In her speech, Spielman said:
I want to make sure that at Ofsted, we focus on the ‘how’ and the ‘what’: the essence of what performance tables cannot capture...to bring the inspection conversation back to the substance of young people’s learning and treating teachers like the experts in their field, not just data managers”.
Possible alterations to the Ofsted criteria announced so far include :
(i) “Losing outcomes as a standalone judgement” This means removing pupil learning outcomes or ‘grades’ as a distinct assessment category.
(ii) “Broadening the existing quality of teaching, learning and assessment judgement into a quality of education judgement... [this] will also reflect outcomes” In other words, they want to focus more on a school’s capacity to teach a broader curriculum, though importantly, learning outcomes will continue to be measured.
(iii) “Splitting the current judgement of personal development, behaviour and welfare into two separate judgements" It is unclear what this might look like.
What does this mean in practice?
On face value, this is promising and seems to align with our call for a review of the impact of accountability measures. But dig a little deeper and we quickly uncover contradictions and a concerning lack of detail. If outcomes continue to be measured solely via standardised assessments (GCSEs, SATs), and there is no indication that Ofsted is thinking of changing this, how can teachers be expected to broaden “the existing quality of teaching?” It does not matter whether outcome measures are a “standalone judgement” or are embedded within another judgement or framework. They are still outcome measures. And any outcome measurement means pre-defined standards will still need to be met, league tables will continue to exist, and the high stakes accountability agenda will continue, to the detriment of mental health of school staff and young people.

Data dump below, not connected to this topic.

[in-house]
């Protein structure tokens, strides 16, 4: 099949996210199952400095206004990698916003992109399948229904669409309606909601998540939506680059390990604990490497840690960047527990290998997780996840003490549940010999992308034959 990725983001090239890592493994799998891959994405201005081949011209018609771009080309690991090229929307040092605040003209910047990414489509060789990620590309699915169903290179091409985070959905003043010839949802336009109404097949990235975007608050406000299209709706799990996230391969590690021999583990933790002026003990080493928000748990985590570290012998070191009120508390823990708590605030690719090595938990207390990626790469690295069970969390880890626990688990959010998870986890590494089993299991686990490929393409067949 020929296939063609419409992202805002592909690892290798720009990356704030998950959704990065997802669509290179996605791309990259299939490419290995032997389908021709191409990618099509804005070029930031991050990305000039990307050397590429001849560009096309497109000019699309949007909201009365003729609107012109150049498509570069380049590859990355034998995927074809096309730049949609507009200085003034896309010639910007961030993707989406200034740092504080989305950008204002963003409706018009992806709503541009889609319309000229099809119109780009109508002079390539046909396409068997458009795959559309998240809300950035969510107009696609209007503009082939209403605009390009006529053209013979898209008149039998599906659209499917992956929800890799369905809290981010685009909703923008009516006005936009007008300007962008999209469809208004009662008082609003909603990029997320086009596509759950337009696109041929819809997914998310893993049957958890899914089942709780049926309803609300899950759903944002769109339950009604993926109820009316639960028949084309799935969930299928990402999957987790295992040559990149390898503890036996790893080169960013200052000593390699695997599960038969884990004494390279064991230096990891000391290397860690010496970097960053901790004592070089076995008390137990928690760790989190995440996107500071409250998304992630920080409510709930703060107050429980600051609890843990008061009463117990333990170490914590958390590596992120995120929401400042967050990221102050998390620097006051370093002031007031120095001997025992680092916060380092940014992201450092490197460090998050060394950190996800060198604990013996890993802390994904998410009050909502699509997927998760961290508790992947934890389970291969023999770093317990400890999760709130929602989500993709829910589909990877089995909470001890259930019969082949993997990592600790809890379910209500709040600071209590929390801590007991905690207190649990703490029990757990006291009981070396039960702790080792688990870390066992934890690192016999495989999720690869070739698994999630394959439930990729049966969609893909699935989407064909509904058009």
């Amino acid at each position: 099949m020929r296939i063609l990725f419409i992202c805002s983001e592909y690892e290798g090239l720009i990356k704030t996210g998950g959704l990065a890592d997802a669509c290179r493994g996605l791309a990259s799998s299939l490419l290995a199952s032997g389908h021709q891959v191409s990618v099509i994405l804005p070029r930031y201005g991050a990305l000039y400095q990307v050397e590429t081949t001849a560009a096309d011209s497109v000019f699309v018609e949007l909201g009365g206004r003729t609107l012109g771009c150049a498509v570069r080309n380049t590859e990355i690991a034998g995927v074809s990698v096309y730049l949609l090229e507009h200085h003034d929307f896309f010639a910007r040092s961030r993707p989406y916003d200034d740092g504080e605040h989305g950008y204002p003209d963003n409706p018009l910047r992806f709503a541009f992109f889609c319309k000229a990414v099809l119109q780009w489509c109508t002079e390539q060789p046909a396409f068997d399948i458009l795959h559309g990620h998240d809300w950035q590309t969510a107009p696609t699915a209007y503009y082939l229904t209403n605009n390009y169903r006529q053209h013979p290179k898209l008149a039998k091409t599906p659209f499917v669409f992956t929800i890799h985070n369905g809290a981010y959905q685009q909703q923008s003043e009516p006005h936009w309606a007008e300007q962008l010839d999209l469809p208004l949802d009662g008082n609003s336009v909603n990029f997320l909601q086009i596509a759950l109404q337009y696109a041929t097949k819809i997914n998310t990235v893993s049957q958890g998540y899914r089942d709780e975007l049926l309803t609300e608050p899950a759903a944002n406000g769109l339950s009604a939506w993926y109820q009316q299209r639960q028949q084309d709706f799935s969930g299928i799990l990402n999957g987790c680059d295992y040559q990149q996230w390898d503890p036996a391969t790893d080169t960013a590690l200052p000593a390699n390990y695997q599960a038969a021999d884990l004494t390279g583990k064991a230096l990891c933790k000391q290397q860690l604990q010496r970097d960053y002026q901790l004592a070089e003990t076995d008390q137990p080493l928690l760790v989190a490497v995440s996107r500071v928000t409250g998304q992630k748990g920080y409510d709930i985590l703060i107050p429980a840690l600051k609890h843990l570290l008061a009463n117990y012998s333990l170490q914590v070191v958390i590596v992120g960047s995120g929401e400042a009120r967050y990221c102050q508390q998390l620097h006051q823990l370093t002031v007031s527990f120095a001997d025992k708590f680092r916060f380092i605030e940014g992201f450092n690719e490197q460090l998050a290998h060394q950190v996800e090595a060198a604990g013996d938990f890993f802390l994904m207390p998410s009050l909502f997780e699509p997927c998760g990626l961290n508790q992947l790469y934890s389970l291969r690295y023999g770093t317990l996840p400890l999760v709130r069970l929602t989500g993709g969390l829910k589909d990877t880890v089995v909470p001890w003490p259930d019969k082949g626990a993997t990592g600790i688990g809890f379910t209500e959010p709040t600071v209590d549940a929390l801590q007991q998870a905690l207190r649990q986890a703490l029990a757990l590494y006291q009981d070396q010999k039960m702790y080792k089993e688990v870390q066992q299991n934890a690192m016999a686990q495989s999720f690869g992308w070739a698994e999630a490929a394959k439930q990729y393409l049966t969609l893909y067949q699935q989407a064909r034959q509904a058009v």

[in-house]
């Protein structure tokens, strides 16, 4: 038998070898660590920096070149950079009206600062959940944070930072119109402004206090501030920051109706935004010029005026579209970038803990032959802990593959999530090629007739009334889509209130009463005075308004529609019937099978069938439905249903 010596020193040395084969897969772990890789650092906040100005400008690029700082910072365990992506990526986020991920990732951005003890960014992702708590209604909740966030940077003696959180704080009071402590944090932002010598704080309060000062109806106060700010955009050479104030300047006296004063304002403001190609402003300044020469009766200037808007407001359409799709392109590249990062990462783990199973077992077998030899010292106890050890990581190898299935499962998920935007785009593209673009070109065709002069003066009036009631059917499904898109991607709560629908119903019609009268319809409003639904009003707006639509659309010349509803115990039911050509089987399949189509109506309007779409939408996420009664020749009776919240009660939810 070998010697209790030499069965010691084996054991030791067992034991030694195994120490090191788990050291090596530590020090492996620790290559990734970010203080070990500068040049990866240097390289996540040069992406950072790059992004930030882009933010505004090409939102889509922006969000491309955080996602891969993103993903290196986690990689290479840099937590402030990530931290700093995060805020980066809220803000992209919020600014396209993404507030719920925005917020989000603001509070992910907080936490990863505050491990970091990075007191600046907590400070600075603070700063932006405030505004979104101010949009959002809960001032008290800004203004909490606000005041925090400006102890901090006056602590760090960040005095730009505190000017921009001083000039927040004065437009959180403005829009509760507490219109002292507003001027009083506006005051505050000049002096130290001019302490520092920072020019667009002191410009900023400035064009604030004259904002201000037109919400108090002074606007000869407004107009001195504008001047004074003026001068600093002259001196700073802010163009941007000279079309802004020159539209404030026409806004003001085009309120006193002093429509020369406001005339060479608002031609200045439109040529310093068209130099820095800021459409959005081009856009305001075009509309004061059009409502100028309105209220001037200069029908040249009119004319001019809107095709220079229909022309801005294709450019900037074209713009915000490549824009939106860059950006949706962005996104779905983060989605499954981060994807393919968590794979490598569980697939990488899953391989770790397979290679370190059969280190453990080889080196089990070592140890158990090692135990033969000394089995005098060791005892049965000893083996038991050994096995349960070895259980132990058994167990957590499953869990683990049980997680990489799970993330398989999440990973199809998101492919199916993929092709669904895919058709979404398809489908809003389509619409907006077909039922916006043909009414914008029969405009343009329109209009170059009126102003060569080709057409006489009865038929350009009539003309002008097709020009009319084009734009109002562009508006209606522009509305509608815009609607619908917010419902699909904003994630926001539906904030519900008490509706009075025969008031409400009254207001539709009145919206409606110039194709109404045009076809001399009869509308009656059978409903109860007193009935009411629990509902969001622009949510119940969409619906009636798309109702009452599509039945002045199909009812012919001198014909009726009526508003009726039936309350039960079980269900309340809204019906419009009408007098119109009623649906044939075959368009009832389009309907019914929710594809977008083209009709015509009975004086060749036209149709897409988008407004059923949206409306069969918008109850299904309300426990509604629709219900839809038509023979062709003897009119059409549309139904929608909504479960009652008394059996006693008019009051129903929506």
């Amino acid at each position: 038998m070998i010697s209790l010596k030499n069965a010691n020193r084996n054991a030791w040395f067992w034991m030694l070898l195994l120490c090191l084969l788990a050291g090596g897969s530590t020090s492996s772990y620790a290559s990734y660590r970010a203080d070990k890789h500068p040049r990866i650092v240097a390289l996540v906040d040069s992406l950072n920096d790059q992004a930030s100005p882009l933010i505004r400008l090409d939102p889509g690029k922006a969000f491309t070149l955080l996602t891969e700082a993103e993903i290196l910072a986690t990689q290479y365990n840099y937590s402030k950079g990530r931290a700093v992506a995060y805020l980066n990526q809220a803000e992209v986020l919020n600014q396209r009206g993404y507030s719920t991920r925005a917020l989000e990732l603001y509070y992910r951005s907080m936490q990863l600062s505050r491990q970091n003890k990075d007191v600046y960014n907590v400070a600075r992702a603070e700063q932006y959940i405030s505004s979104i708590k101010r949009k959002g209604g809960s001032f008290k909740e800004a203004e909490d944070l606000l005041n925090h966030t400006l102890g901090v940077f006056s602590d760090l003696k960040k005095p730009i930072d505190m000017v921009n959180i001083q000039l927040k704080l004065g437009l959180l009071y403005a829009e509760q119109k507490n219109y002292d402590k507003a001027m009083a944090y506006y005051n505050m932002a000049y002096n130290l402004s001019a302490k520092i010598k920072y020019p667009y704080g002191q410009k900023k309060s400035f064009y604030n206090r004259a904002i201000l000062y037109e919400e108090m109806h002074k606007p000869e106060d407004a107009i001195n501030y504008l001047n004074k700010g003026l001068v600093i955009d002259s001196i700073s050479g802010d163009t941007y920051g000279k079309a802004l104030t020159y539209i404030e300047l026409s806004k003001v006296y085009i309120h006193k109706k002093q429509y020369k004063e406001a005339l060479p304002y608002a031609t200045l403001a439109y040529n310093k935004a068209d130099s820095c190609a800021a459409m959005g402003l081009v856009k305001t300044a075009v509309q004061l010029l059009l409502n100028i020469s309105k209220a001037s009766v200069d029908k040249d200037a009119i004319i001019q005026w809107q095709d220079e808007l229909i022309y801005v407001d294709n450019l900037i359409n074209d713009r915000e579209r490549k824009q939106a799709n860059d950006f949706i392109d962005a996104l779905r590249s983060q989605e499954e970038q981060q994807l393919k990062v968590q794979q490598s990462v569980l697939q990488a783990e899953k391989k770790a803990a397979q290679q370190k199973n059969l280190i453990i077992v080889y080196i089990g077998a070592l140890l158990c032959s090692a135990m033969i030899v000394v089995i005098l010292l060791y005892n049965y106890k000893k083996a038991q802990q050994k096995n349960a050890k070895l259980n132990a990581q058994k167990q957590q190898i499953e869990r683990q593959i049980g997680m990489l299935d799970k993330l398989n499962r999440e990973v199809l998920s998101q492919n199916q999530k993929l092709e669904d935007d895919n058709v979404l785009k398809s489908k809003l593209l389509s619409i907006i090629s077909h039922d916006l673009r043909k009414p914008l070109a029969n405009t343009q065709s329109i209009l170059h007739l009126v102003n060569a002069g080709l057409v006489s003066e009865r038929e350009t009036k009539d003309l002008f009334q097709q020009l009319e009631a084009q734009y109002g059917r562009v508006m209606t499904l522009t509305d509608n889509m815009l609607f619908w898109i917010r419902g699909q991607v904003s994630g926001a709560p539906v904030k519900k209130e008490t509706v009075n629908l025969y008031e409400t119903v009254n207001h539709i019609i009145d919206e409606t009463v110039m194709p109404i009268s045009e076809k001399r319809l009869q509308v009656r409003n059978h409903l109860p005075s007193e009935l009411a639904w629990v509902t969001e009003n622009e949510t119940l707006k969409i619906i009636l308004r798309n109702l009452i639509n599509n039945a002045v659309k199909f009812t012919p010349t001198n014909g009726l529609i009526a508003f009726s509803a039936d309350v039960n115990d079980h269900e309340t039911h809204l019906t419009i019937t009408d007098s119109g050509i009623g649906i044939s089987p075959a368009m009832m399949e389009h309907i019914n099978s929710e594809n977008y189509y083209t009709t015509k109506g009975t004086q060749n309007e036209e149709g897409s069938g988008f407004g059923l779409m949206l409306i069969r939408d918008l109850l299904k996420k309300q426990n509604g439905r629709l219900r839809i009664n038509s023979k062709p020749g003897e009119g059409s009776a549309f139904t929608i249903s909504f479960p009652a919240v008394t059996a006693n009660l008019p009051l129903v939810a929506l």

Ms Spielman asserted that "Ofsted will challenge those schools where too much time is spent on preparation for tests at the expense of teaching”, where pupils’ choices are narrowed and where children are guided into less rigorous qualifications to boost league table positions. Again, this sounds like a much-needed change but just what is actually being asked of teachers is confusing. It sounds like schools are going to be challenged both for teaching to the test and for poor academic outcomes. This is extremely concerning. It is not possible to have it both ways. The message seems to be: we will continue to measure narrow outcomes the same as before via statutory assessments, but will challenge you for being too narrow. Nothing will change except increased workload for teachers, who will be expected to broaden the curriculum and teach to the test, simultaneously.